That would happen only at the completion of the appeal at the 5th circuit court. If Palm Coast were to abort the contract now, it could cost the city between $4 and $5 million.
“I’m uncomfortable keeping the Notice of Violation going without the UTC,” Landon said, “without knowing for sure exactly, making sure we’re meeting state law, we have a valid contract. A lot of those questions need to be answered.”
At the start of his presentation, Landon told the council that the original intent of the cameras has been met: cameras have lowered the incidence of tickets being issued by more than 80 percent, compared to when they were first installed in 2007. The issuance of tickets has fallen even in more recently installed cameras, as the two-year trend shows. Landon did not mention that the enforcement criteria have changed considerably in the interim, however, making comparisons of numbers between one year and another somewhat less than apples to apples. And there’s no Palm-Coast specific data on how many people are getting ticketed more than once, or how many are in town as opposed to out-of-town residents. But the trend remains: fewer tickets are being issued.
That being the case, DeLorenzo—long an opponent of red-light cameras—said it may be time to end the re-education campaign. “You’ve shown that for the last three years we’re basically flat, so how long do you have to maintain a program to keep the same results? We don’t run seat belt commercials anymore, right? Everyone wears their seat belt. We are one of the strongest recycling communities in the state. We’ve changed our culture. So how long do we need to maintain our program to keep the culture?”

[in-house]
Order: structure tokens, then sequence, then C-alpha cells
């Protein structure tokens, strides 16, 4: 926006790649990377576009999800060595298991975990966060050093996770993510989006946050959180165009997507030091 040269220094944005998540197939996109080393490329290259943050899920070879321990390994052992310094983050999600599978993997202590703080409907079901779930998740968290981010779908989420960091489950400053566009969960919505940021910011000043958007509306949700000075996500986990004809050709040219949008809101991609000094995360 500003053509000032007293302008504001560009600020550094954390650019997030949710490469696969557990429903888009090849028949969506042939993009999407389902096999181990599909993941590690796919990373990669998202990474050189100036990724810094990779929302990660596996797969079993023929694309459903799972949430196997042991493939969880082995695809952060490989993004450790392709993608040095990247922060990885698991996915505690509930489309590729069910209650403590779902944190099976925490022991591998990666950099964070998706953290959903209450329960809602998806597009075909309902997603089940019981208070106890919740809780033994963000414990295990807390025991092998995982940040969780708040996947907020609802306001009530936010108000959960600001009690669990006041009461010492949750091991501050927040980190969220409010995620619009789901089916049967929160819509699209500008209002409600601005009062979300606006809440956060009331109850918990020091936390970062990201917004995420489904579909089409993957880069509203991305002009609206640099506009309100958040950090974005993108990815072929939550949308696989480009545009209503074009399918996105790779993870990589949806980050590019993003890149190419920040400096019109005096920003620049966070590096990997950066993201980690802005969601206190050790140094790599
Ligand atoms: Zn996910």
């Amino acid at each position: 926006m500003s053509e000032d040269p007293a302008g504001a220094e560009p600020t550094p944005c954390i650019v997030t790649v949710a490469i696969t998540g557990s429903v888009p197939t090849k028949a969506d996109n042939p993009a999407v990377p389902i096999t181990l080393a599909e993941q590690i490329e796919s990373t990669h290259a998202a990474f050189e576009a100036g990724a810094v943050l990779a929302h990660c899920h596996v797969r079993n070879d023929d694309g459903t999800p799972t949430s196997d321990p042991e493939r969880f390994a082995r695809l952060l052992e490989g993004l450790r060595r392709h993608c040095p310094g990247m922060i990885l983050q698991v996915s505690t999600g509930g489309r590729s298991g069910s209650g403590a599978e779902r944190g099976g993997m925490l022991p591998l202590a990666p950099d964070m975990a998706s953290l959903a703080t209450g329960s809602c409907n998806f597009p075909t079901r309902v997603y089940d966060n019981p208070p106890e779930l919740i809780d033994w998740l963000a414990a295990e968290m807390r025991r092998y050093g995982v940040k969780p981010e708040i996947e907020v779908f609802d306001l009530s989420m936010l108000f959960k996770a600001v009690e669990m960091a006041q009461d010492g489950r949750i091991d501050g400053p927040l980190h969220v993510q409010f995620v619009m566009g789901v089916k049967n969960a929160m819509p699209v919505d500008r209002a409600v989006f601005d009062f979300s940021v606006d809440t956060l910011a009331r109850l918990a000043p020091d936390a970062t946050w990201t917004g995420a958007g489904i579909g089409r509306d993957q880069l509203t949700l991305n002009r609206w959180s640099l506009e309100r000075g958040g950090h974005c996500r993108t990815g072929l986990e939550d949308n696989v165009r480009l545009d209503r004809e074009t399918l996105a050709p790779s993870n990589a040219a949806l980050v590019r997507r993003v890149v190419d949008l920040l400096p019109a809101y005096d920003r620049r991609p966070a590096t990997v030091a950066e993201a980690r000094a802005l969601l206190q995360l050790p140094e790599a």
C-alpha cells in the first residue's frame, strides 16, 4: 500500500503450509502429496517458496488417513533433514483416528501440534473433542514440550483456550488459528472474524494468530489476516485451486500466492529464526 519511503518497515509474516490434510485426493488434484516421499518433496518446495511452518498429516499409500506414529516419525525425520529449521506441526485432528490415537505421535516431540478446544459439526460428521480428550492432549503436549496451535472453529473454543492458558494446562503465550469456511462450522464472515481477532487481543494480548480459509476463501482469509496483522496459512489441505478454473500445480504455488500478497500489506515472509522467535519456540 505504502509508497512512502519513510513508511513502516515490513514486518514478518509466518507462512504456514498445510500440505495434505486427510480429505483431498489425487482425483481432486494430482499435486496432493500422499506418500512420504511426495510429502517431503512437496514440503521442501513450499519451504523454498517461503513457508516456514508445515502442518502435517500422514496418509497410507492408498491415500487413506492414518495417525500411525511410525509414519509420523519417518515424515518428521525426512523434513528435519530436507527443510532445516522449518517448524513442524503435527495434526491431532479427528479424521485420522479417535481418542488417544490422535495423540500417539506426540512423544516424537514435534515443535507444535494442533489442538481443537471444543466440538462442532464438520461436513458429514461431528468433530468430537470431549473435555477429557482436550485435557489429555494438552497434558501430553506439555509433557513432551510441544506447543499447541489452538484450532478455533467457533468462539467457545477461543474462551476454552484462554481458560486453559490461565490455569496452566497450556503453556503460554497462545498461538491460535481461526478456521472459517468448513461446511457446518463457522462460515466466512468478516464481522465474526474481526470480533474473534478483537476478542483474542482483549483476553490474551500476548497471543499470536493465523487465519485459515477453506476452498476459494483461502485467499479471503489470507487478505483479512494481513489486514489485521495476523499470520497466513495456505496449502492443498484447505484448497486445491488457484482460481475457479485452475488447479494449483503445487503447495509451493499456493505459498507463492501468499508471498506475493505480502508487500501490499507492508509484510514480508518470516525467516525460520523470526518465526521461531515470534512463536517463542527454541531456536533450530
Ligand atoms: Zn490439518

“The contract was designed to make that decision in 2019,” Landon said. “With the court case city council may be able to make that decision before 2019.”
This morning’s discussion on red-light cameras was significant in another respect: it was the first time the council’s new members, Steven Nobile (who got elected in part due to his opposition to red-light cameras) and Heidi Shipley (who’s hedged on the cameras) could take part. Shipley remained silent throughout. Nobile did not. His concern, aside from the red lights’ grayish constitutional issues, is not the court case or the ultimate validity of the contract. It’s the economic drain effect of the red-light cameras, since 75 cents of every dollar the cameras generate in fines is sucked out of the local economy: most goes to Tallahassee, and the rest goes to Arizona-based ATS and its shareholders.